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Top 10 Recent Retro Recreations

By raccars Published

Fiat has rolled out a new 500 city car just in time for the new 65-plate registration change this September. Dealers are taking orders for the new car now, which offers a host of features over the current model including a clever online infotainment stereo system.

Bet you’re struggling to split it from the old car though – if there’s one thing that hasn’t changed, it’s the retro looks. That’s because retro sells: Fiat’s 500 is a regular top-10 best-seller in the UK and you don’t mess with such a recipe of success.

Indeed, it’s one other manufacturers have smartly cottoned on to: here we run through some other retro-look new cars you can pick up in the classifieds – and also list some cars that are naturally retro, because they’ve been around so long in their original form…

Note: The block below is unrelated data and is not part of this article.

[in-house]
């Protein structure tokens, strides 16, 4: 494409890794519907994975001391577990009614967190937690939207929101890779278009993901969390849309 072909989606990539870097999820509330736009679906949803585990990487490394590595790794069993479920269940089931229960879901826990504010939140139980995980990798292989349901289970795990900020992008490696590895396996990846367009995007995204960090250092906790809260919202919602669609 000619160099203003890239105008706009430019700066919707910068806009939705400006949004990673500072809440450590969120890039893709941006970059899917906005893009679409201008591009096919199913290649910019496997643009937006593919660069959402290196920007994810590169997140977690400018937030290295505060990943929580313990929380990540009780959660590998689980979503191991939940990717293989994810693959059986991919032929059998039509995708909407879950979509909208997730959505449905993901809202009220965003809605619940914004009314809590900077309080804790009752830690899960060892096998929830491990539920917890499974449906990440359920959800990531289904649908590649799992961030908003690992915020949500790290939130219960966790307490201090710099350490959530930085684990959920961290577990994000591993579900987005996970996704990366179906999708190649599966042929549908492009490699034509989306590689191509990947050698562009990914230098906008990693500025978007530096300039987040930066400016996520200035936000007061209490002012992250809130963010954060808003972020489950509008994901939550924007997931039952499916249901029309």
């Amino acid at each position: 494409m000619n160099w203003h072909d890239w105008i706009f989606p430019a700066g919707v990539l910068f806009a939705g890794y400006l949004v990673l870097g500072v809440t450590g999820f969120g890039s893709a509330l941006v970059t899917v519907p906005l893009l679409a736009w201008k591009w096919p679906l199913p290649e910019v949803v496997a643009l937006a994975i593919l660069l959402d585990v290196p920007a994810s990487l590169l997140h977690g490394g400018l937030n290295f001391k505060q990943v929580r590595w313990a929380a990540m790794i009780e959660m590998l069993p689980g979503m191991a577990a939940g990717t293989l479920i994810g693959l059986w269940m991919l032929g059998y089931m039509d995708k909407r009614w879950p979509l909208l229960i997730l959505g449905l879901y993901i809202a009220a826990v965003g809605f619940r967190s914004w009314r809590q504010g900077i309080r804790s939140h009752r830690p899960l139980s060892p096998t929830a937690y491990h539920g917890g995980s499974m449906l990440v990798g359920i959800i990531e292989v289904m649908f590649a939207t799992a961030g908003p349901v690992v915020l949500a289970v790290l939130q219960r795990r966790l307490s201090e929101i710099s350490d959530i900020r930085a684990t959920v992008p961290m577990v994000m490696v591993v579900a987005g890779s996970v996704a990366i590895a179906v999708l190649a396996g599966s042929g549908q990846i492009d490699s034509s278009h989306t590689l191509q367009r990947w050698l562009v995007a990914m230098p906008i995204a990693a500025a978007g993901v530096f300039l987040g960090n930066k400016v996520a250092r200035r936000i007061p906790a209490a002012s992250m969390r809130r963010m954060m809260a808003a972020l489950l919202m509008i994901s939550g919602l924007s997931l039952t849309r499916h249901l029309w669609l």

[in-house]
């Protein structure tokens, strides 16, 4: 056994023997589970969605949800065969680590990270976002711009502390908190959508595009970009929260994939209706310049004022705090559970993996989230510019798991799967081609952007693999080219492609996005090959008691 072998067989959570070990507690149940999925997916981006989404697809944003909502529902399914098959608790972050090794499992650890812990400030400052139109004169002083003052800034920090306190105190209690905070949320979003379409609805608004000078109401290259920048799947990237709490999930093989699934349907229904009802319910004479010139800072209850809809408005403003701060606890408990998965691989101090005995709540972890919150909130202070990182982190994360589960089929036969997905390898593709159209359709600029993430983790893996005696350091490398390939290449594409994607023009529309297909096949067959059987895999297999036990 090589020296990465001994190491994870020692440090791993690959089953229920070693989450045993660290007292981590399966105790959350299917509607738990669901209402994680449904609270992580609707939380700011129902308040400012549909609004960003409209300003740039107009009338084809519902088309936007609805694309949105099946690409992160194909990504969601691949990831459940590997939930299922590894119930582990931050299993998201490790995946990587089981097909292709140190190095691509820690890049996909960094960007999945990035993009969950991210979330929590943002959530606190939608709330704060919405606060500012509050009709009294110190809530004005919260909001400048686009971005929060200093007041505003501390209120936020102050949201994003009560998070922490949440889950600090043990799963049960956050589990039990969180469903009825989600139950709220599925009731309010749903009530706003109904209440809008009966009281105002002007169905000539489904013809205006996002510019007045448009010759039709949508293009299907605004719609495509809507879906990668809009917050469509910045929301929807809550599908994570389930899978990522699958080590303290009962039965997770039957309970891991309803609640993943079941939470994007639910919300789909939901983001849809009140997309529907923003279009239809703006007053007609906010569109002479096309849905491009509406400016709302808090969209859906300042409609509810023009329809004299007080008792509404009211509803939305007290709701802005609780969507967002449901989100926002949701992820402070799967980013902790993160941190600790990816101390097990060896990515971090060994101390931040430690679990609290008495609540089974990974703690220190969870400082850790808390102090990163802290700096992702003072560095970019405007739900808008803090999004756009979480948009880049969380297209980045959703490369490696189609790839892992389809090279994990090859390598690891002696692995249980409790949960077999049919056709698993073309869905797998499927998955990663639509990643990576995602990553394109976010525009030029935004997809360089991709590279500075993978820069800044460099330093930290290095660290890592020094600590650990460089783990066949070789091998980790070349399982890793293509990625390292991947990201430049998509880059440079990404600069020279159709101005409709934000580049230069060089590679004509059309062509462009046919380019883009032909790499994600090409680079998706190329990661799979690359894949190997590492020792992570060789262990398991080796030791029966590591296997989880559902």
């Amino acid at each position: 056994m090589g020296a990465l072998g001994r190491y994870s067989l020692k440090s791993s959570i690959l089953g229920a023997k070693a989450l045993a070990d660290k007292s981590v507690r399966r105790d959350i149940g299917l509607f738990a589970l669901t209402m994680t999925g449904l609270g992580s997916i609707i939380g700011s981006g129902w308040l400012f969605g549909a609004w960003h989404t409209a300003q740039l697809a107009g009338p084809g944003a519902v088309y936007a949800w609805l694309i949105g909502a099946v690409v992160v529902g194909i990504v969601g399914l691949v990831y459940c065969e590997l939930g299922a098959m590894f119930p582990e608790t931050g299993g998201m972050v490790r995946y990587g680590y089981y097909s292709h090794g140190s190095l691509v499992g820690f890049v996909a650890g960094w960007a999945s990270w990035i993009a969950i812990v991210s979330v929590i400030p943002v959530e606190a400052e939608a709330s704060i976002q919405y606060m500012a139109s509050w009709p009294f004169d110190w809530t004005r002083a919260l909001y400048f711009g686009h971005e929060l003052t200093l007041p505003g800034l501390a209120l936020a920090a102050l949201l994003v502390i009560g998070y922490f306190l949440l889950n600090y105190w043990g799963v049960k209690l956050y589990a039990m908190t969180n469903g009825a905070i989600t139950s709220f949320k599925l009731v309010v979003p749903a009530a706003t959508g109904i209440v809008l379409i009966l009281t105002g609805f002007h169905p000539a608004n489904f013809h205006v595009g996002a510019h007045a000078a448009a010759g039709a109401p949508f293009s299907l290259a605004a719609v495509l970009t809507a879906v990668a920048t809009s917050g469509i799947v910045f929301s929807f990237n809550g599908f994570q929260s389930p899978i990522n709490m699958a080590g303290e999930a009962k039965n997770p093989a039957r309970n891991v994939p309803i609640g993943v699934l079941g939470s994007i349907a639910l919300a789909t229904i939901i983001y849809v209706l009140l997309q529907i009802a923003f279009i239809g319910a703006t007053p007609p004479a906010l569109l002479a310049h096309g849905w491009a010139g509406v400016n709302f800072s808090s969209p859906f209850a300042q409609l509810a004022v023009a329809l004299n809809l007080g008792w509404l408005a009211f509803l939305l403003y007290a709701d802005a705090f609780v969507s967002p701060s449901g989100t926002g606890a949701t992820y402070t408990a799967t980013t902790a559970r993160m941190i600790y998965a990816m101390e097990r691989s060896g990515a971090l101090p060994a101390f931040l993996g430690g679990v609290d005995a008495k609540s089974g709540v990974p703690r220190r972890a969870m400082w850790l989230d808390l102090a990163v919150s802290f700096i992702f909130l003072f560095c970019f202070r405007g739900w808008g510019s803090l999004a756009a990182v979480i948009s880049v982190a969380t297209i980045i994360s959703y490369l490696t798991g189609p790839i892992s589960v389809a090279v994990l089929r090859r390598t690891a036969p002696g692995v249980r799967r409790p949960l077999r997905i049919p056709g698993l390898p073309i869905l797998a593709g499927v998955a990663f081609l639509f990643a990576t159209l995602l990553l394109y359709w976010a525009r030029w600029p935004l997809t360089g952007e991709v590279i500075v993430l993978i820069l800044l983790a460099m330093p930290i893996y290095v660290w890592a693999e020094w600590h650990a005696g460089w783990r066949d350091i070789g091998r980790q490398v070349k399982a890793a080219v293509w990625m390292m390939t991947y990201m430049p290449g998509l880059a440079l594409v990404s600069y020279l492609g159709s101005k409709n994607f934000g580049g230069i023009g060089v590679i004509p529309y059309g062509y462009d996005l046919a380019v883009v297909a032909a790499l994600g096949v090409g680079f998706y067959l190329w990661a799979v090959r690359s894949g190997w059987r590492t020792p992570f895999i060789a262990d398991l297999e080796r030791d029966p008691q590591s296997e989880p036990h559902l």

Volkswagen Beetle

The original retro recreation, Volkswagen introduced the ‘New Beetle’ back in 1999. It was the production version of the Concept One that wowed the world at motor shows in the mid-1990s and, although the production version wasn’t quite as crisp-edged, buyers still took to it.

Volkswagen later added a Cabriolet that is even more retro-look: the roof is housed tent-like outside the car when down. It lived on a long time but Volkswagen did eventually replaced with a ‘new’ Beetle – but although this 2011-on car is crisper and more amply proportioned, it’s still clearly a Beetle.

MINI

The MINI was born following the success of the retro Beetle in 2001. Bringing the long-running 1959 original bang up to date, it was a lot larger than the multi-million-selling icon, but still small compared to most other cars. Like the Beetle, parent company BMW later launched a Cabriolet complete with pram-like fabric roof – but also, when the ‘new’ (and similar-look) second-generation New MINI was launched in 2006, tried to broaden the range into other models, with less success.